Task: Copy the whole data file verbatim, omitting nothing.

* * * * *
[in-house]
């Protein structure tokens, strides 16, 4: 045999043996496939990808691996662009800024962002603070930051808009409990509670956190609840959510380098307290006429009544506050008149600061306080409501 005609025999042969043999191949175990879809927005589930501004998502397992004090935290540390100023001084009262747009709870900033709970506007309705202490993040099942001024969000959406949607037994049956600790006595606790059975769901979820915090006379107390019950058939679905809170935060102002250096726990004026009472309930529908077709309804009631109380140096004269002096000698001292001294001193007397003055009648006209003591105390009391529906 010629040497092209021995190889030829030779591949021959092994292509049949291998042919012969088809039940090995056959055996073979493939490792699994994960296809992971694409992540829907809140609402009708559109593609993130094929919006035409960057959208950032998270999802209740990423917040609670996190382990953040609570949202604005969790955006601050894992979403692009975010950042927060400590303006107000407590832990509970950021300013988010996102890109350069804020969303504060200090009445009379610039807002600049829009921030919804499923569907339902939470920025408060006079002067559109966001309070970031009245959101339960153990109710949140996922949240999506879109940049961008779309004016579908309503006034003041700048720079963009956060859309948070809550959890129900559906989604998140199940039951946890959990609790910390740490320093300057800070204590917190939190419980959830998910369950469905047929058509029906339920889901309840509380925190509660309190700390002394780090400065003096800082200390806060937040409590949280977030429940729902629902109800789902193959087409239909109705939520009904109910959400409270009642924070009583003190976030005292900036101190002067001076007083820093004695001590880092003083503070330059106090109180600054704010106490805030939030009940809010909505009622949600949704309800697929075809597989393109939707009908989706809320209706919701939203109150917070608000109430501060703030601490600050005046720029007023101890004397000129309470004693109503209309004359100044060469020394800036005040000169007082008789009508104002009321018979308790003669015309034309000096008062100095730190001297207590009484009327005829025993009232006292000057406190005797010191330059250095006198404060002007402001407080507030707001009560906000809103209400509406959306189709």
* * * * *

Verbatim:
[in-house]
């Protein structure tokens, strides 16, 4: 045999043996496939990808691996662009800024962002603070930051808009409990509670956190609840959510380098307290006429009544506050008149600061306080409501 005609025999042969043999191949175990879809927005589930501004998502397992004090935290540390100023001084009262747009709870900033709970506007309705202490993040099942001024969000959406949607037994049956600790006595606790059975769901979820915090006379107390019950058939679905809170935060102002250096726990004026009472309930529908077709309804009631109380140096004269002096000698001292001294001193007397003055009648006209003591105390009391529906 010629040497092209021995190889030829030779591949021959092994292509049949291998042919012969088809039940090995056959055996073979493939490792699994994960296809992971694409992540829907809140609402009708559109593609993130094929919006035409960057959208950032998270999802209740990423917040609670996190382990953040609570949202604005969790955006601050894992979403692009975010950042927060400590303006107000407590832990509970950021300013988010996102890109350069804020969303504060200090009445009379610039807002600049829009921030919804499923569907339902939470920025408060006079002067559109966001309070970031009245959101339960153990109710949140996922949240999506879109940049961008779309004016579908309503006034003041700048720079963009956060859309948070809550959890129900559906989604998140199940039951946890959990609790910390740490320093300057800070204590917190939190419980959830998910369950469905047929058509029906339920889901309840509380925190509660309190700390002394780090400065003096800082200390806060937040409590949280977030429940729902629902109800789902193959087409239909109705939520009904109910959400409270009642924070009583003190976030005292900036101190002067001076007083820093004695001590880092003083503070330059106090109180600054704010106490805030939030009940809010909505009622949600949704309800697929075809597989393109939707009908989706809320209706919701939203109150917070608000109430501060703030601490600050005046720029007023101890004397000129309470004693109503209309004359100044060469020394800036005040000169007082008789009508104002009321018979308790003669015309034309000096008062100095730190001297207590009484009327005829025993009232006292000057406190005797010191330059250095006198404060002007402001407080507030707001009560906000809103209400509406959306189709």